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Saturday, March 23, 2013

The National Cowboy and Western Heritage Museum

The National Cowboy and Western Heritage Museum, Oklahoma City.


Oklahoma City, Oklahoma. 3/23/13:   I've been to see the Boss, the Duke, the King, the Queen and the noblemen they serve.  I have spent another few hours with the cowboys.  Not just the movie cowboys, the cowboys.


  Here in Oklahoma City is a world class museum devoted to the history of the west and the people who built it then .. and now.  In my opinion, it is presented as well as anything the Smithsonian has ever done on any subject. It is wonderful, and I come back again and again.  If I have to stay overnight to visit the museum, I stay over.  It's just that good.



  I believe in pictures.  Here's a random sample I took of the museum's collection.



  The cowboy we know came here around the time of the Civil War looking for a job.  There were cattle in the Texas scrub and they formed the basis of an industry.  

  A lot of what he or she learned was taken from the Mexican Vaqueros, who were already riding and herding and had adopted the equipment and techniques that served best.  Vaquero..Buckaroo?  Whatever works.

  Take a look at these guys.  The one on the left is from the southwestern territories, and one on the right is from the north.  

  The one on the left is wearing the big hat that shields him from the sun.  His clothing is lighter.  

  The man on the right is wearing a narrow-brimmed hat because of the winds he faces.  He's dressed in a long duster and generally heavier clothes.  

  However fanciful it seems, the working outfit of the real cowboy is probably one of the most practical "uniforms" ever devised.  It suited.  It was necessary.

  Look at the spurs.  When they could afford it, the cowboys got not only the best, but usually looked for something with a little style.  The collection of working gear..everything from boots to saddles to chuck wagons and guns is here.  It's endlessly fascinating and it's educational.

  One section goes to great length to show you how the cowboy's boot came to be as we know it today.  Bascially, it started with the English riding boot and worked up from there.  The fancy stitching you see is there to reinforce the upper sides, and the upper sides are there to keep the rider from getting his legs torn up in the mesquite and other brush.  Further--did you know that the cowpunchers often wore two pair of pants?  They would put on a pair of corduroys for padded warmth and cover them with Levis for durability.  Over that, they'd add leather chaps to further protect their legs--wooly chaps in the winter.

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  I'm a big rodeo fan.  Mary Alice and I used to go to the Cheyenne, Wyoming rodeo every July.  I still do. It's great fun and as important as a sport to westerners as the NFL.  

  Bronc Riding is serious stuff.  Rodeo got started in ranch corrals where cowboys could show off and have a little fun with the skills they used every working day.  Horses were intrinsic, of course.  Bull riding came later..probably on a dare.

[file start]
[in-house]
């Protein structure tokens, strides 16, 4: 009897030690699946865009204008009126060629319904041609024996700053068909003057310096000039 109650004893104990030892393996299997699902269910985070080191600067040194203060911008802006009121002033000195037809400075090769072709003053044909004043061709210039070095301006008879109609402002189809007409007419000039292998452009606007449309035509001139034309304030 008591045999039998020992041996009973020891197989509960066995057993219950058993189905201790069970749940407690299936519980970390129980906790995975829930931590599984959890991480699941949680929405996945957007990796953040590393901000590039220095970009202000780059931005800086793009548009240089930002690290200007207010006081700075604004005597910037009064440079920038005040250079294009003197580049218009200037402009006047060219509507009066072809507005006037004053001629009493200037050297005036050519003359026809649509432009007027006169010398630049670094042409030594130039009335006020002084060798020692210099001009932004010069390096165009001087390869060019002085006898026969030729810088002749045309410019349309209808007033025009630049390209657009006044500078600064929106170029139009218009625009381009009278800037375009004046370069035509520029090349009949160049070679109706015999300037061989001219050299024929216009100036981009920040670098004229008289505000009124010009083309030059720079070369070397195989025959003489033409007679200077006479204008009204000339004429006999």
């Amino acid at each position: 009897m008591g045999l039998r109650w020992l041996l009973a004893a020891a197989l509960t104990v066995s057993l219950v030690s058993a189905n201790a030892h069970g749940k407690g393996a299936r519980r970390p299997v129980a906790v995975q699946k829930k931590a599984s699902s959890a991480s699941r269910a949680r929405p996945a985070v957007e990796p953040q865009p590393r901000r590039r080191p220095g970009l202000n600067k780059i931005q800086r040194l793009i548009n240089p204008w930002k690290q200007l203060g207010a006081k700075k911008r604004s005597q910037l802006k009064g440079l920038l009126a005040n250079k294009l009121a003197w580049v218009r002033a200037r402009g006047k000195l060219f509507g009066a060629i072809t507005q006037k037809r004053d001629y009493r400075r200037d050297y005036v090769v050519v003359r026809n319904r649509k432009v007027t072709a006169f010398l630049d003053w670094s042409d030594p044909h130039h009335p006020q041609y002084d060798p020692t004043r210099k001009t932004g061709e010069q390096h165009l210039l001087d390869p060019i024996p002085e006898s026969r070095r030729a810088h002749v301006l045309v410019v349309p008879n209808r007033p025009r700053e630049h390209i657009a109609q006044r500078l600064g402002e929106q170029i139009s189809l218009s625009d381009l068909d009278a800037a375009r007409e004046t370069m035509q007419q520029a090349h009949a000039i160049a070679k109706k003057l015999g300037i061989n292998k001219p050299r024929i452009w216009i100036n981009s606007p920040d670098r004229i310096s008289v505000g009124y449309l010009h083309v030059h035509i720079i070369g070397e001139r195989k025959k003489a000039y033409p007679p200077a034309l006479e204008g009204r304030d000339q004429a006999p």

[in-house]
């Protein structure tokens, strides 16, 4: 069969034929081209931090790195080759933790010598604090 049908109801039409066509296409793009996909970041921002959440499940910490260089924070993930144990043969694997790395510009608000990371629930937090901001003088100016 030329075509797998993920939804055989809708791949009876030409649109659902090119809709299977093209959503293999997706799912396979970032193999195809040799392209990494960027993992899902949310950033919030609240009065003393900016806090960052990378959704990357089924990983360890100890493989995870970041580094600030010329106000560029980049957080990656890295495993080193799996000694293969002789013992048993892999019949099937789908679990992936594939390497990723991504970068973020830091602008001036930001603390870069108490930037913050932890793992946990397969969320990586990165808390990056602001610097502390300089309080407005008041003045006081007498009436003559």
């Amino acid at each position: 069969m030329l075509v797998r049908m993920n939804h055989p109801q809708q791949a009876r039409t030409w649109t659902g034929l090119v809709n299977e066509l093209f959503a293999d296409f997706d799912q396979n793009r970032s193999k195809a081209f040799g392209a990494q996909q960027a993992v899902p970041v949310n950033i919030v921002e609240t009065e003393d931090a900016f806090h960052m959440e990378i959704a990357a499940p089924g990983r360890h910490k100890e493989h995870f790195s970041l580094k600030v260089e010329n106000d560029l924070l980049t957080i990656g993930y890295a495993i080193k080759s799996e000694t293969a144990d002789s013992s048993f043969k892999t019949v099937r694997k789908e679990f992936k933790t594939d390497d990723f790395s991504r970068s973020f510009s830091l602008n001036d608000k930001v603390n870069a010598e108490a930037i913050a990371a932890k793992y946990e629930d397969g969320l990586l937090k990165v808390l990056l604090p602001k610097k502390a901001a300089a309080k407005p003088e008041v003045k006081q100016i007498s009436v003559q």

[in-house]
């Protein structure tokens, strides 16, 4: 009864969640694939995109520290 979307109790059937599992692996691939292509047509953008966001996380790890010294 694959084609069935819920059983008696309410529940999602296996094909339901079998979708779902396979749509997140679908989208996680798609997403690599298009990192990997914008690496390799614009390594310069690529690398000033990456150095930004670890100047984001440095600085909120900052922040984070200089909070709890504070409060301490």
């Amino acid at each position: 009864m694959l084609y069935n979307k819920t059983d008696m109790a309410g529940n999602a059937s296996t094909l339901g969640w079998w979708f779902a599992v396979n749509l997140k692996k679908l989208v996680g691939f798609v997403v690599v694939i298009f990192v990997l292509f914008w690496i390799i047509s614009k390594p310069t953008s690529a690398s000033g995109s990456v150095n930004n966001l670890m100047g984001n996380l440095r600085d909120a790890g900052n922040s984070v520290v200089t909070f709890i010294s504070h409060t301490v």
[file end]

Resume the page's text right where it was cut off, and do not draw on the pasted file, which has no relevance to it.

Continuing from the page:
If you happen to look through a fence, sometime, and see an eye like the one below looking back..that's a Bull's Eye, Friend, and you will do well to go on about your business..someplace else.
                                                         
   But if you do sign up to ride, you can check a specific bull in the record books and see how he's done in the past.  Skilled riders study the bull..see how he steps out of the chute and how he will turn so the rider will be able to anticipate the animal's moves.

  By the way, the Bull usually wins.

  It ain't easy, I think.  I shall remain an interested observer, thank you very much.

                                               
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End of the Trail
  The museum is an art gallery in many ways.  The famous statue above is the first thing you see when you enter the Grand Foyer.  


Lincoln.


This statue of Abraham Lincoln is at the other end of the main corridor.

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But art takes many forms.
Chief's Head Dress
Rooster Cogburn's head dress & eyepatch.
John Wayne Collection

"Fill Your Hand."
John Wayne collection.

   The movie cowboys have a gallery, of course.  They are an important part of how the old west is viewed, even though some of it is pretty far-fetched.  But some isn't.  The movies may be how a great many of us got our first glimpse of  that history.  I know I spent a lot of Saturday mornings at the Morgan Theater, watching a western, a serial and 17 cartoons.  Impressions are made in a lot of ways.

  I don't want to focus entirely on The Duke, but he and his family were very generous to the museum.  All the others are there..Roy and Dale, Gene Autry, Jimmy Stewart, James Arness, Walter Brennan, Tom Selleck.  Selleck even donated narration to the introductory film in the museum theater.

But, yes..that's Wayne's famous six shooter.  In the movies, its grip looked orange; in reality, it's ivory, turned a beautiful, soft color by years of handling and exposure to the sun.  The oils in our hands can do that to real ivory..and that's real ivory.

Main Street


  There's a complete western town in the museum.  It starts at the Livery Stable, goes to the railroad station past the saddle shop, runs past the newspaper office, the saloon, the bank and the church. 
Lock 'em up.

And if you don't behave yourself, the Marshall is just across the street

Photographer approaches the bar.


  I found the saloon.  



  And behaved myself.



  You have to see this place.  Believe me, I only scratched the surface here.  Put it on your bucket list and plan to spend some time.  It's just wonderful.


  See you down the road.


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3/23/13